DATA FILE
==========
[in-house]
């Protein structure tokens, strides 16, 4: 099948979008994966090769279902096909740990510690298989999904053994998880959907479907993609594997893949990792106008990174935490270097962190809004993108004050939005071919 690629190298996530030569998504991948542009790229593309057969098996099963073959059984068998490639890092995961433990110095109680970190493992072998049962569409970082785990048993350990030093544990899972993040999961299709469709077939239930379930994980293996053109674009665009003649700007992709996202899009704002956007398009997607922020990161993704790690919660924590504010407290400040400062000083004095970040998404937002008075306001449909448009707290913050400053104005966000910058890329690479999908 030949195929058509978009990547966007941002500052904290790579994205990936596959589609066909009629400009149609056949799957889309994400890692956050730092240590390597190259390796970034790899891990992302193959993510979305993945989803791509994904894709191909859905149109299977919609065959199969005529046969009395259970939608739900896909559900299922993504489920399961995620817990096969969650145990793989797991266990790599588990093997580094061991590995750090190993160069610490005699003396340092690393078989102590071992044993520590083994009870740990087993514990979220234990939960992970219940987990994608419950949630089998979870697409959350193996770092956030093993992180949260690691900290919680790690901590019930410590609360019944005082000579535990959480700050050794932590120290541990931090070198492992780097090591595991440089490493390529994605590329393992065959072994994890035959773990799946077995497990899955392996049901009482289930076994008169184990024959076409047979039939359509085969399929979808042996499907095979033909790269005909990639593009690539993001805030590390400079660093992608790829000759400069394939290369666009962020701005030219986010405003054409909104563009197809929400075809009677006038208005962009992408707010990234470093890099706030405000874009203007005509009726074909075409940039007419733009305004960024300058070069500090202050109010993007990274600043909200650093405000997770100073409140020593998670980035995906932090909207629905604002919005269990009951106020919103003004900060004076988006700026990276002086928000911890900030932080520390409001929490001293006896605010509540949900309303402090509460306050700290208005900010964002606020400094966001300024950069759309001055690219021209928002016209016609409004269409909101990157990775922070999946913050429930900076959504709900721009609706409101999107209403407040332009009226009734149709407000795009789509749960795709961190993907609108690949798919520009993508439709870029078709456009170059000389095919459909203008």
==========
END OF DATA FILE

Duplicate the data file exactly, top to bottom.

[in-house]
């Protein structure tokens, strides 16, 4: 099948979008994966090769279902096909740990510690298989999904053994998880959907479907993609594997893949990792106008990174935490270097962190809004993108004050939005071919 690629190298996530030569998504991948542009790229593309057969098996099963073959059984068998490639890092995961433990110095109680970190493992072998049962569409970082785990048993350990030093544990899972993040999961299709469709077939239930379930994980293996053109674009665009003649700007992709996202899009704002956007398009997607922020990161993704790690919660924590504010407290400040400062000083004095970040998404937002008075306001449909448009707290913050400053104005966000910058890329690479999908 030949195929058509978009990547966007941002500052904290790579994205990936596959589609066909009629400009149609056949799957889309994400890692956050730092240590390597190259390796970034790899891990992302193959993510979305993945989803791509994904894709191909859905149109299977919609065959199969005529046969009395259970939608739900896909559900299922993504489920399961995620817990096969969650145990793989797991266990790599588990093997580094061991590995750090190993160069610490005699003396340092690393078989102590071992044993520590083994009870740990087993514990979220234990939960992970219940987990994608419950949630089998979870697409959350193996770092956030093993992180949260690691900290919680790690901590019930410590609360019944005082000579535990959480700050050794932590120290541990931090070198492992780097090591595991440089490493390529994605590329393992065959072994994890035959773990799946077995497990899955392996049901009482289930076994008169184990024959076409047979039939359509085969399929979808042996499907095979033909790269005909990639593009690539993001805030590390400079660093992608790829000759400069394939290369666009962020701005030219986010405003054409909104563009197809929400075809009677006038208005962009992408707010990234470093890099706030405000874009203007005509009726074909075409940039007419733009305004960024300058070069500090202050109010993007990274600043909200650093405000997770100073409140020593998670980035995906932090909207629905604002919005269990009951106020919103003004900060004076988006700026990276002086928000911890900030932080520390409001929490001293006896605010509540949900309303402090509460306050700290208005900010964002606020400094966001300024950069759309001055690219021209928002016209016609409004269409909101990157990775922070999946913050429930900076959504709900721009609706409101999107209403407040332009009226009734149709407000795009789509749960795709961190993907609108690949798919520009993508439709870029078709456009170059000389095919459909203008």